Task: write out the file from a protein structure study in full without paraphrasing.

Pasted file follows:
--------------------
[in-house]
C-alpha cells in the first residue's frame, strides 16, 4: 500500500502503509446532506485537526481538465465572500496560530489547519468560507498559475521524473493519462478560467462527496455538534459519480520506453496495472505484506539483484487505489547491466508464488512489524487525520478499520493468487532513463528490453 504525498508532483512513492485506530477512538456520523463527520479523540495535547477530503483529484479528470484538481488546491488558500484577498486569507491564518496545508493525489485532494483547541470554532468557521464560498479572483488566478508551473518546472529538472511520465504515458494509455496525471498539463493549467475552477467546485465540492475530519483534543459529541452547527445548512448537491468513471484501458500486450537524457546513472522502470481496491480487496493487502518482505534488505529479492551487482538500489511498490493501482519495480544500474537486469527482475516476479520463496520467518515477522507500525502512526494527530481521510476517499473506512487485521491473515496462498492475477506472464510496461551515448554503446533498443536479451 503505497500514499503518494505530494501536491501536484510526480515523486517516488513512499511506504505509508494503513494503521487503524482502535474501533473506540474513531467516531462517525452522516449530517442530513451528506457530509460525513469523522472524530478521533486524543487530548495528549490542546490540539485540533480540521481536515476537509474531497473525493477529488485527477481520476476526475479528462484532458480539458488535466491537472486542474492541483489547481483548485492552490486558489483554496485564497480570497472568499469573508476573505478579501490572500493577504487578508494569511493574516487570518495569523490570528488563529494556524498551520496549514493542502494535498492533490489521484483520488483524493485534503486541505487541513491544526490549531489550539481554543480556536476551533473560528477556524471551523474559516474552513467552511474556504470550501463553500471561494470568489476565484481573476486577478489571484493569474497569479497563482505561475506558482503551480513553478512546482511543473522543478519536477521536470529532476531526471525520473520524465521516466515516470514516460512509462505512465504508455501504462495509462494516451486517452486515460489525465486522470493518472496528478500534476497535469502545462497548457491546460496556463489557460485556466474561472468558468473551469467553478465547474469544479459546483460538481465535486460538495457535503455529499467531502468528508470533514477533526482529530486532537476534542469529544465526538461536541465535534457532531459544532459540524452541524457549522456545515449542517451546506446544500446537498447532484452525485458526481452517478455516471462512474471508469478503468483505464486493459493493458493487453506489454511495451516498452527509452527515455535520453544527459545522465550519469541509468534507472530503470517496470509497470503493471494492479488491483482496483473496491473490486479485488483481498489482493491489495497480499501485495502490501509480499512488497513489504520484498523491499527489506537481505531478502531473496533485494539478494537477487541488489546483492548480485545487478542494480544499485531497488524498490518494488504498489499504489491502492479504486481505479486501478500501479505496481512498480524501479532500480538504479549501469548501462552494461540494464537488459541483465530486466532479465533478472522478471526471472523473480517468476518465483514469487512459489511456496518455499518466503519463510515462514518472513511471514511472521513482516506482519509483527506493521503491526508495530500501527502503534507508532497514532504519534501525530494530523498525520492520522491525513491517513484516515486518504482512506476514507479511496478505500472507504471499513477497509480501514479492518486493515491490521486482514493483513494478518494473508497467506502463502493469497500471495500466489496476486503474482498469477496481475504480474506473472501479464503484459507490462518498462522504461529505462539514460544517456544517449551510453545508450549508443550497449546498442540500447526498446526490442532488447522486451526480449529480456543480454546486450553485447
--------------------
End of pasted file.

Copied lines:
[in-house]
C-alpha cells in the first residue's frame, strides 16, 4: 500500500502503509446532506485537526481538465465572500496560530489547519468560507498559475521524473493519462478560467462527496455538534459519480520506453496495472505484506539483484487505489547491466508464488512489524487525520478499520493468487532513463528490453 504525498508532483512513492485506530477512538456520523463527520479523540495535547477530503483529484479528470484538481488546491488558500484577498486569507491564518496545508493525489485532494483547541470554532468557521464560498479572483488566478508551473518546472529538472511520465504515458494509455496525471498539463493549467475552477467546485465540492475530519483534543459529541452547527445548512448537491468513471484501458500486450537524457546513472522502470481496491480487496493487502518482505534488505529479492551487482538500489511498490493501482519495480544500474537486469527482475516476479520463496520467518515477522507500525502512526494527530481521510476517499473506512487485521491473515496462498492475477506472464510496461551515448554503446533498443536479451 503505497500514499503518494505530494501536491501536484510526480515523486517516488513512499511506504505509508494503513494503521487503524482502535474501533473506540474513531467516531462517525452522516449530517442530513451528506457530509460525513469523522472524530478521533486524543487530548495528549490542546490540539485540533480540521481536515476537509474531497473525493477529488485527477481520476476526475479528462484532458480539458488535466491537472486542474492541483489547481483548485492552490486558489483554496485564497480570497472568499469573508476573505478579501490572500493577504487578508494569511493574516487570518495569523490570528488563529494556524498551520496549514493542502494535498492533490489521484483520488483524493485534503486541505487541513491544526490549531489550539481554543480556536476551533473560528477556524471551523474559516474552513467552511474556504470550501463553500471561494470568489476565484481573476486577478489571484493569474497569479497563482505561475506558482503551480513553478512546482511543473522543478519536477521536470529532476531526471525520473520524465521516466515516470514516460512509462505512465504508455501504462495509462494516451486517452486515460489525465486522470493518472496528478500534476497535469502545462497548457491546460496556463489557460485556466474561472468558468473551469467553478465547474469544479459546483460538481465535486460538495457535503455529499467531502468528508470533514477533526482529530486532537476534542469529544465526538461536541465535534457532531459544532459540524452541524457549522456545515449542517451546506446544500446537498447532484452525485458526481452517478455516471462512474471508469478503468483505464486493459493493458493487453506489454511495451516498452527509452527515455535520453544527459545522465550519469541509468534507472530503470517496470509497470503493471494492479488491483482496483473496491473490486479485488483481498489482493491489495497480499501485495502490501509480499512488497513489504520484498523491499527489506537481505531478502531473496533485494539478494537477487541488489546483492548480485545487478542494480544499485531497488524498490518494488504498489499504489491502492479504486481505479486501478500501479505496481512498480524501479532500480538504479549501469548501462552494461540494464537488459541483465530486466532479465533478472522478471526471472523473480517468476518465483514469487512459489511456496518455499518466503519463510515462514518472513511471514511472521513482516506482519509483527506493521503491526508495530500501527502503534507508532497514532504519534501525530494530523498525520492520522491525513491517513484516515486518504482512506476514507479511496478505500472507504471499513477497509480501514479492518486493515491490521486482514493483513494478518494473508497467506502463502493469497500471495500466489496476486503474482498469477496481475504480474506473472501479464503484459507490462518498462522504461529505462539514460544517456544517449551510453545508450549508443550497449546498442540500447526498446526490442532488447522486451526480449529480456543480454546486450553485447